San Diego achieves cleanest air since 1955
ast year, San Diego County achieved its cleanest air since air quality moni toring began more than 40 years ago. The federal clean air standard was exceeded on just one day in 1997, compared to two days in 1996 and 12 days in 1995. Twenty years ago, federal clean air standards were violated on 90 days. Motor vehicles produce 60 percent of smog-forming emissions.
The one violation in 1997 occurred at the mountain slopes station in Alpine on the Fourth of July, when vehicular traffic was very heavy.
This was the second straight year that locally-generated pollution was not primarily responsible for a federal violation. Pollution transported here from the Los Angeles air basin contributed significantly to the violation of the federal standard.
"Cleaner-burning gasoline introduced in 1996 significantly reduced vehicle emissions. Also, the meteorological influence from the current El Nino likely contributed to the reduced number of violations last year," said Greg Cox, chairman of the San Diego Air Pollution Control Board. "While our air quality has significantly improved, continued progress is necessary to meet the more stringent revised federal standard and California standard."
The more stringent California standard was exceeded on 43 days in 1997. This is down from the 51 days in 1996, 96 days in 1995, and a high of 192 days in 1981.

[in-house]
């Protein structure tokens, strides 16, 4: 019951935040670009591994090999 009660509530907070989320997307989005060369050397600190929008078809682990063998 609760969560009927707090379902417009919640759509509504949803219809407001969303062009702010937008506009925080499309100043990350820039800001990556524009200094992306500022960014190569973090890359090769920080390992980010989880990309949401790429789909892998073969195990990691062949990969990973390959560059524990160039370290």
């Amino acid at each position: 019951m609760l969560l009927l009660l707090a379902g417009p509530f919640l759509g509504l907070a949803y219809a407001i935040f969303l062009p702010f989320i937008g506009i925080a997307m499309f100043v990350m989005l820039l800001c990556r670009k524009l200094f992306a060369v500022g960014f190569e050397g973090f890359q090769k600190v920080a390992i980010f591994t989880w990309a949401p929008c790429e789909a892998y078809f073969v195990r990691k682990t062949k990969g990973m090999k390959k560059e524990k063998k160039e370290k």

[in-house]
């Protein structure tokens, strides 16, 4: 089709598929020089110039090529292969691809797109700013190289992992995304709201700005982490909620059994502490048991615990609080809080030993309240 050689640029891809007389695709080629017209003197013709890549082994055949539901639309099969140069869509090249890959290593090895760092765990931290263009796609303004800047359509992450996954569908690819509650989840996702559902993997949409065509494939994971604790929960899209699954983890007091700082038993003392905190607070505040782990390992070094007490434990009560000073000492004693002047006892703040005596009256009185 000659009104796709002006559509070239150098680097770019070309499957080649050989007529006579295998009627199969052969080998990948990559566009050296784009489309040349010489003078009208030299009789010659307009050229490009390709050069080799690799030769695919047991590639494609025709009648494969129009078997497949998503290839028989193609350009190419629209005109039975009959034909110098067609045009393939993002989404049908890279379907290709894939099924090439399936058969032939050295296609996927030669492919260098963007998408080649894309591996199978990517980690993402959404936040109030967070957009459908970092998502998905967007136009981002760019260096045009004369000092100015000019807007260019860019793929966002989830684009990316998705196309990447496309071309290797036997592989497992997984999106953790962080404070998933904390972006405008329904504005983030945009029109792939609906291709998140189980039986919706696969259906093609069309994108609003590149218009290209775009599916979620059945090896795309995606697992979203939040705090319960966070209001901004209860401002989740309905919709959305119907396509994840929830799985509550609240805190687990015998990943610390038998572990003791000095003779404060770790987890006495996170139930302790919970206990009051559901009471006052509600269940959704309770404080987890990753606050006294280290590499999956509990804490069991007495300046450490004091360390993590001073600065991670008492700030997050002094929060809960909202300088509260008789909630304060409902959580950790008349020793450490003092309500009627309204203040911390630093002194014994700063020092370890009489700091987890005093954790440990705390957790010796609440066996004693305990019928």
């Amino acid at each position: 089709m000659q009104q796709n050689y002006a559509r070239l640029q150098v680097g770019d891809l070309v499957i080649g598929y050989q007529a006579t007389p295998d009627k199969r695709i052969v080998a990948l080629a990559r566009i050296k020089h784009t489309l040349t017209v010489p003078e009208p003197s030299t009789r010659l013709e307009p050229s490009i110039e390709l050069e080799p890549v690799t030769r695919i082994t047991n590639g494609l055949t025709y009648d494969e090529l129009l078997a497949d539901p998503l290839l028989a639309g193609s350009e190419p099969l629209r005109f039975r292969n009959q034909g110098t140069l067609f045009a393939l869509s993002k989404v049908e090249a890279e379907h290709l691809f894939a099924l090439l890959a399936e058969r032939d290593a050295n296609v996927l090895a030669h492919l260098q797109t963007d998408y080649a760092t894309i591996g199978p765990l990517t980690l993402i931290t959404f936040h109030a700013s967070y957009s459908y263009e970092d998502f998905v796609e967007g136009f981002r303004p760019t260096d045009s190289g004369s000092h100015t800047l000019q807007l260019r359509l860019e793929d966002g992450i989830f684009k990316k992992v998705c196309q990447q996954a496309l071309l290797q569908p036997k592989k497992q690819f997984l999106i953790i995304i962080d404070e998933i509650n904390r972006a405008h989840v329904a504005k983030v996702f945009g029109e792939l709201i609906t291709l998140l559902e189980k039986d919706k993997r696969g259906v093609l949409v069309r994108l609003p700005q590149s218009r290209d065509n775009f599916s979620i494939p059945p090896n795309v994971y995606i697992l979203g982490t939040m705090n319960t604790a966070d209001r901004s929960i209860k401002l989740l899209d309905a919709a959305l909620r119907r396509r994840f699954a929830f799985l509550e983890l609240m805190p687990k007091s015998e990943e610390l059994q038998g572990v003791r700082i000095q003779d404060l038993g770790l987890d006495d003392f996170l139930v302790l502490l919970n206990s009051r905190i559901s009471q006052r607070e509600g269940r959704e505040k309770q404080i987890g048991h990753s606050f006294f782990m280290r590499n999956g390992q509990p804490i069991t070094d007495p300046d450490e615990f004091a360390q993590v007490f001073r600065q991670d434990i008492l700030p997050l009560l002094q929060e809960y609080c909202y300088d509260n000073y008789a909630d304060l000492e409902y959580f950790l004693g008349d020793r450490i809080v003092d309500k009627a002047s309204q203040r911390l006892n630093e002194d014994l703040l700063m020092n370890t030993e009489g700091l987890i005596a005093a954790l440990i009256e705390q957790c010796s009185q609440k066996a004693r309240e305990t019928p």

Clinical studies show that chronic exposure to smog reduces lung capacity, lowers stamina and leaves people vulnerable to long-term respiratory problems. Smog is especially harmful for children whose lungs are still developing, senior citizens whose immune systems are weakening, and those who suffer from asthma and chronic lung disease.
Clean air standards are set by the state and federal governments to provide an adequate margin of safety in protecting public health. Measured as ozone, the current federal standard is 12 parts per hundred million (pphm) or 100 on the Pollutant Standards Index (PSI). The state standard is 9 pphm or 75 PSI.
San Diego has not had a Stage 1 smog alert since 1991 and no Stage 2 alerts since 1979. A Stage 1 alert occurs when smog levels reach 20 pphm or 200 PSI. A Stage 2 alert is called when smog levels reach 35 pphm or 275 PSI.
No health advisories were issued in the county during the past two years. Three were issued in 1995. A health advisory is issued when smog levels reach 15 pphm (138 PSI), and the community is advised to reduce vigorous outdoor activity.
With the exception of ozone (smog), San Diego met federal air quality standards for all other criteria pollutants: carbon monoxide, nitrogen dioxide, sulfur dioxide, inhalable particulates, and lead.
Additionally, this was the seventh straight year that San Diego County did not exceed the state 8-hour standard for carbon monoxide. State standards were also met for nitrogen dioxide, sulfur dioxide and lead; but not for ozone and inhalable particulates.
|Days over Standard - SD Air Basin||151||138||167||192||120||125||145||148||131||127||160||158||139||106||97||90||79||96||51||43|
|Stage 1 Episodes||10||11||8||2||4||4||4||4||0||1||2||2||1||1||0||0||0||0||0||0|
|Health Advisory Episodes||6||6||5||1||3||0||0|